A project supporting African commu- nities in developing more sustainable approaches to farming in wetland areas is achieving positive results, according to research conducted earlier this year, with communities experiencing increased crop yields.
Farming households have also diversified their income to include poultry, pig rearing, vegetable trading and grain production, international development agency Self Help Africa (SHA) communications officer George Jacob tells Engineering News.
“Committees also have greater control over the use of water in wetland areas, with upland deforestation having been reduced and tree nurseries being established,” he says.
Through a coordinated and community-based approach, the project focuses on the steps that can and should be taken to preserve, restore and protect an existing natural amenity.
The principal technologies used are irrigation channels to allow for the easy irrigation of plots, and the regulated use of treadle pumps, which are commonly used by dambo farmers to convey water from hand-dug water holes in the land or from nearby dambo watercourses.
‘Dambo’ is a local word used in Zambia and Zimbabwe and is defined as the seasonally waterlogged, predominantly grass-covered depressions, or wetlands, bordering head-water drainage lines in Central, Southern and Eastern Africa.
Six years ago, SHA partnered with UK nongovernment organisation Wetland Action to combat the threat of degraded wetlands as a result of overfarming, poor farming practices and a changing climate, explains Jacob.
SHA notes that recent follow-up research into the effectiveness of the functional landscape approach (FLA) to wetland farming and land stewardship shows that village committees continue to oversee the regulations they put in place at the start of the project and champion socially sustainable solutions for water management.
Water supply and water management are collectively one of the key challenges currently facing most African smallholders, notes SHA, which works closely with farming com- munities living close to and benefiting from seasonal wetlands in Malawi and Zambia.
SHA reports that the approach has been widely embraced by participating villages in Malawi and Zambia, owing to the positive results over the last six years.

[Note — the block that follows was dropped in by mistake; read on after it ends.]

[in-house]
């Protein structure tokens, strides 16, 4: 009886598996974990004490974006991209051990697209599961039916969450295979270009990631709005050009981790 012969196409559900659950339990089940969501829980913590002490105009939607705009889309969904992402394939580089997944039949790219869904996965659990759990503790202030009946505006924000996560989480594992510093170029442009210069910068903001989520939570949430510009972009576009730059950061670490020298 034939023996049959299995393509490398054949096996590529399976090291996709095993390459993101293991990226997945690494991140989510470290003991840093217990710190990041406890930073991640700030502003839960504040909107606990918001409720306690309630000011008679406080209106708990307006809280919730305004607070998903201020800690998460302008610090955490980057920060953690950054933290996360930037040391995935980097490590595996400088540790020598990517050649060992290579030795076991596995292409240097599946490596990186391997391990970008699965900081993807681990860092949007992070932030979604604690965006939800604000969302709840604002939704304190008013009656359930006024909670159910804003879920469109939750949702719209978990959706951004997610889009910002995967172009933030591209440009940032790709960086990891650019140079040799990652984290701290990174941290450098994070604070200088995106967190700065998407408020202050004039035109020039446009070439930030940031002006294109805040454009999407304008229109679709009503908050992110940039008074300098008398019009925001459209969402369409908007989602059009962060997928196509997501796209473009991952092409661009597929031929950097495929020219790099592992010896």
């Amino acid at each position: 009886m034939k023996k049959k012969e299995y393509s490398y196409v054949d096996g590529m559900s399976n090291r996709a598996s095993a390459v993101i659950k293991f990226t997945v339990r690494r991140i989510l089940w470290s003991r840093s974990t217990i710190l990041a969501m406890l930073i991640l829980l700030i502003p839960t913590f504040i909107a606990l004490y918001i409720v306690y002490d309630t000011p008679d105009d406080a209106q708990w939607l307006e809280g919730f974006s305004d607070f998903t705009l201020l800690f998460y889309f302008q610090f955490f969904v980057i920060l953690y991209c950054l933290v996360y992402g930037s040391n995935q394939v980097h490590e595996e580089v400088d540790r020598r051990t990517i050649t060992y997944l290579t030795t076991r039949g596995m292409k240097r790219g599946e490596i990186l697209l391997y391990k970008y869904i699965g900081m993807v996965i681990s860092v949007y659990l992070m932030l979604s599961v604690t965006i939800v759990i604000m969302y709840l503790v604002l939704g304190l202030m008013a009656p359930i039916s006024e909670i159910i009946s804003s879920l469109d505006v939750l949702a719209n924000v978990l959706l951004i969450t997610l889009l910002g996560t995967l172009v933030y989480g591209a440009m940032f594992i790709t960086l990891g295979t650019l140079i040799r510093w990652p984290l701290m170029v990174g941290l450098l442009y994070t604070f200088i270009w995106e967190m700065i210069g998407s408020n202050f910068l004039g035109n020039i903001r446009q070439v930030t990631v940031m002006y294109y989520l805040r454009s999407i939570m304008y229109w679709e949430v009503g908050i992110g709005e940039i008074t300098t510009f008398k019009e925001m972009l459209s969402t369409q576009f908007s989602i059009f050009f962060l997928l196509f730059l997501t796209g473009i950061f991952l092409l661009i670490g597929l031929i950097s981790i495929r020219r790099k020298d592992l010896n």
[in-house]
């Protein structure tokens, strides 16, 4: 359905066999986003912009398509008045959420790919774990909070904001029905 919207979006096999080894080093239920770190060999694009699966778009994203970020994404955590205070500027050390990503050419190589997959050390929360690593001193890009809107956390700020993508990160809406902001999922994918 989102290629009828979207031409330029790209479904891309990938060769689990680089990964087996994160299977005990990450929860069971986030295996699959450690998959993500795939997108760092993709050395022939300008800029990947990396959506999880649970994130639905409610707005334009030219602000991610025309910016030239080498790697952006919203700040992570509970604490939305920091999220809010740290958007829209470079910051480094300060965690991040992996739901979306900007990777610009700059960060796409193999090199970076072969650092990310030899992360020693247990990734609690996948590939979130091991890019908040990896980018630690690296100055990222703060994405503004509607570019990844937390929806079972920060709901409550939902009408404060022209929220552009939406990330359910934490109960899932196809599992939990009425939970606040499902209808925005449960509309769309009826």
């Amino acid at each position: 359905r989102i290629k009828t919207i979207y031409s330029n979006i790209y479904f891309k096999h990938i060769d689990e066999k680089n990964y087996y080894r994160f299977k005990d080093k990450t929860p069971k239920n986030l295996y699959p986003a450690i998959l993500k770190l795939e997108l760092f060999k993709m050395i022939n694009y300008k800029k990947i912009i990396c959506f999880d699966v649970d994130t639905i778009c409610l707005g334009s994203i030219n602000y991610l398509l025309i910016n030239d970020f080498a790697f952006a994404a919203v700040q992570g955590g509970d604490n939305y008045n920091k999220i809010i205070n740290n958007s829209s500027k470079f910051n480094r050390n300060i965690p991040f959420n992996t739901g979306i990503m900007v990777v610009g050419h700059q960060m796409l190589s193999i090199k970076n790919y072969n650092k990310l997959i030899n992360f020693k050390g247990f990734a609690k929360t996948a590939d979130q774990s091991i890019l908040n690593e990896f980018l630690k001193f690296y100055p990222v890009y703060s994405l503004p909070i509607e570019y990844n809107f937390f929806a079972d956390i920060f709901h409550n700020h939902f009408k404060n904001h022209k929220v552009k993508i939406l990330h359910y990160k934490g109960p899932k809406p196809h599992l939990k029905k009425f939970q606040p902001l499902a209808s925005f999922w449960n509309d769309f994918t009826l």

“Yields increased from 30% to 60%, depend- ing on the crop. “There has been increased income and savings of up to $200 a year and children are [contracting] fewer illnesses, owing to better nutrition and, therefore, more children are attending school,” says Jacob.
He explains that the activities undertaken follow an FLA, devised by Wetland Action and designed to offer farming communities a locally based means of addressing the environmental, livelihood and social challenges resulting from the deteriorating agri-cultural potential of the dambo wetland areas.
These wetlands provide a range of eco-system services and are attractive because the availability of water can ensure several harvests a year.
However, with growing pressure on land, owing to increased farming, and without careful management, the dambos can easily degrade irreversibly and become drylands.
SHA believes that preserving these seasonal wetlands in pristine condition is not feasible, given the overriding need for poverty reduction; therefore, careful management based on long-term self-interest is the best way forward.
Together with village-based natural resource management committees, new bylaws have been introduced for wetland use, some of which entail that livestock always be supervised in the wetland. “A 5 m buffer zone from the centre of the wetland was also introduced by implementing a border to prevent cultivation, ensuring water storage is maintained. A ban was also placed on removing indigenous trees from the wetland,” says Jacob.
skills development, social organ-isations and the emergence of individual and collective beliefs in the ability to affect change, are fundamental for economic, social and political growth and cannot be separated from the wetlands and its ability to alleviate poverty.